Rounding up more Nikon Primes: Nikkor 24mm F1.4

redirectorredirector Posts: 9Member
edited March 2013 in Nikon Lenses
I've had my D800 for about a year now, and have paired it most often with the 135mm F2 DC (reviewed on the old forum), and the pro 24-70mm f2.8, for client work and special events. For the latter, there's no denying the versatility of the range, quality of optics and build strength of the mid-range pro zoom. But several client events during the long, dark winter raised a number of issues that, particularly at the wide end of the range, I believe are better addressed by another solution.

After renting and working with the superb 14-24mm f2.8, I decided against purchase (at this time hahaha) based on cost, weight, filters, and an rare need to apply 14mm on the job. I can rent again if that is needed.

So I bought a refurbished Nikkor 24mm f1.4 from Adorama at about $1,750. It is a lot of money, but I am sure it will pay off, based on the versatility and assets it brings to the job.

Here's what I am enjoying about the Nikkor 24mm F1.4 lens vs the Nikkor 24-70mm F2.8:

- Close focusing. The close-focusing capability of the 24mm Prime makes a significant difference to engage the subject and draw the user into the frame. It's a bigger difference than I expected. I don't know the exact numbers, but after using it, it became apparent that some shots and perspectives are simply unavailable with the big mid-zoom at 24mm vs the 24mm Prime. This is very useful in product shots and creative expressions.

- Low Light. The primary benefit. This lens focuses better in low light, and allows for more hand-held shots, more often without flash, because of the 6 stops beyond 2.8, all the way to wide open at 1.4. There were several events that stretched into evening, twilight, and intimate light where the big 2.8, while good, was not great. This lens is great and gives me more confidence that I will get the scene and the shot properly framed and allow the intimately lit moments to be rendered properly.

- Depth of Field qualities: The effortless way this lens captures the subject and throws the rest out with that shallow DOF plane at f1.4 - 2.8 is opening up many more creative applications. Basically, you use this lens almost exclusively at F1.4 (or, depending on whether a sliver is too thin of DOF, down a few clicks), and the results produce images you can pick out of a lineup, and become favorites. The bokeh is quite nice at the rear, with small blue and red LED's rendered as nice round christmas ornament impressions, for example.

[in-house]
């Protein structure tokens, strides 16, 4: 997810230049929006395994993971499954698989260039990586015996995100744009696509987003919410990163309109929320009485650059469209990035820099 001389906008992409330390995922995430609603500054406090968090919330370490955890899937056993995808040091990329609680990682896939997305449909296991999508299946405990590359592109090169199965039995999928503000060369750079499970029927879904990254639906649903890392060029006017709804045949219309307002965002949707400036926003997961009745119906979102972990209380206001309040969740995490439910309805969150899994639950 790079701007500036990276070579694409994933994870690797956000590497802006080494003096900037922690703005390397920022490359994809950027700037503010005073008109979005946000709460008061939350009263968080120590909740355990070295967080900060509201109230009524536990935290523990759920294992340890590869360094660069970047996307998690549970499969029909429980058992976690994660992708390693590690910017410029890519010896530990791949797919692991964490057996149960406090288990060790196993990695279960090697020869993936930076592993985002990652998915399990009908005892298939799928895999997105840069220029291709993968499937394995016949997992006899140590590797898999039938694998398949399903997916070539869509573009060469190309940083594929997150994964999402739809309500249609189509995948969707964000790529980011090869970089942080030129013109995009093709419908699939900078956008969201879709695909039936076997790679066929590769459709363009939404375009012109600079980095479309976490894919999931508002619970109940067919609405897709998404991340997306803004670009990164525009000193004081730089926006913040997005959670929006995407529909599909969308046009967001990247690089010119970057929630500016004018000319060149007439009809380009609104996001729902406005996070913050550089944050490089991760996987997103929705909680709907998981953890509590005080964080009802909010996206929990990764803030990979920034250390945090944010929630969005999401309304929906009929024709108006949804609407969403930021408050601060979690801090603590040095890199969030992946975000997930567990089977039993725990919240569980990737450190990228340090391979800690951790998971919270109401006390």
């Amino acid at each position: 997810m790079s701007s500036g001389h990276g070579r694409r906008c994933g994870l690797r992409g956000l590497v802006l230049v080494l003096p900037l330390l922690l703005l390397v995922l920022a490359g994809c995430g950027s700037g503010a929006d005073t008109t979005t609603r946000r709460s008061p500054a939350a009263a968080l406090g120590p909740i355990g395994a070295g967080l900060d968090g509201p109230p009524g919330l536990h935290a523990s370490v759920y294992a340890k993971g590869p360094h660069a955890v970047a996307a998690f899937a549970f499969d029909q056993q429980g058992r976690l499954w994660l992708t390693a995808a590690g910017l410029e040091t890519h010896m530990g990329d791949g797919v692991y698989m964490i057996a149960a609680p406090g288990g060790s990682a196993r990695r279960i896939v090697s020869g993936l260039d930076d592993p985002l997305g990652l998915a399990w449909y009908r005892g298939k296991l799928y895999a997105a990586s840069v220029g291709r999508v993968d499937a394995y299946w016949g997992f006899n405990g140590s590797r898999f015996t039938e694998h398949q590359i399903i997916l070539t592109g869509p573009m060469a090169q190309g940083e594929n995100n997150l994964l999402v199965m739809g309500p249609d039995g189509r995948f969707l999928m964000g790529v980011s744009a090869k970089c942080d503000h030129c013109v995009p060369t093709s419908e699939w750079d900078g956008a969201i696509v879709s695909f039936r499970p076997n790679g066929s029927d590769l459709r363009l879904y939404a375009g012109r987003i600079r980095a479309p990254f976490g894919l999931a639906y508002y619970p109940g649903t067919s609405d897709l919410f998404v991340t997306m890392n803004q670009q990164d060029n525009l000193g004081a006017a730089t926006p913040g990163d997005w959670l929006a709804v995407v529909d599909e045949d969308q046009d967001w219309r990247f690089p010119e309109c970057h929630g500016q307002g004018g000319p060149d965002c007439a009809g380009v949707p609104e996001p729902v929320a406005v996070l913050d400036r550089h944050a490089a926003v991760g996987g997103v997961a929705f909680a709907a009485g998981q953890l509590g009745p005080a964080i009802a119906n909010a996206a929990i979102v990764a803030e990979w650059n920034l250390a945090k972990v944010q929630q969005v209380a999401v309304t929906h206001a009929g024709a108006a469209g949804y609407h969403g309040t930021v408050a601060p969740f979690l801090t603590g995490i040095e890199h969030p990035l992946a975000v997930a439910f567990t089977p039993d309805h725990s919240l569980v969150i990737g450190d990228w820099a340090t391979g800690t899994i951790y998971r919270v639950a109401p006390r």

- Video: for all the above reasons, the 24mm f1.4 is going to be very useful on video -- for simple interview work to special product/logo placement, to scene setting follow focus use.

And of course, it is smaller and lighter, and also has strong build quality & weather sealing. It is comfortable to use on the D800, and since my perspective is using the larger mid-zoom, I don't have any feeling of "gee this is a big lens for 24mm".

It remains to be seen under what circumstances the 24-70 will end up on the camera, because I do have a 50mm f1.8 prime and prefer the amazing 135mm f2.0 DC for normal and portrait use, and am enjoying the "commitment" you get when you put a Prime lens on your camera and can focus creatively on other decisions. Either of those on the d800, or even on a 2nd body D7000, give fine results in low light as well. Still, the versatility of the zoom is valuable on the job.

But now, I can say this. With the 24mm f1.4, I fear no darkness!

Where will this lead? Probably to 85mm f1.4!

Comments

  • AdeAde Posts: 1,071Member
    24/1.4 that is my dream lens!

    (but I have an 85/1.4G on backorder at B&H, so no more new lenses for a long while... :) )

    ps. from 2.8 to 1.4 is only two f-stops, not six.
  • redirectorredirector Posts: 9Member
    Yes, regarding stops... thought about that as 2 vs 6... to be more precise, the D800 makes 6 intermediate Aperture positions available within the range in question: 2.8-2.5-2.0-1.8-1.6-1.4.
  • JJ_SOJJ_SO Posts: 1,158Member
    That depends how you set up the D800, you can also set it up to 1/2 f-stops instead of 1/3. Talking of f-stops, it really are only two.

    And it's 2.8-2.5-2.2-2.0... ;)

    Yes, the 24 is a great lens especially because it's close range. Only downsides are distortion and reflexes if you face front light (and price, of course). 85 is better against front light :) and although the closest range is 10 times the focus length, there's a huge difference because you get much more background. I like the bulkiness of both lenses.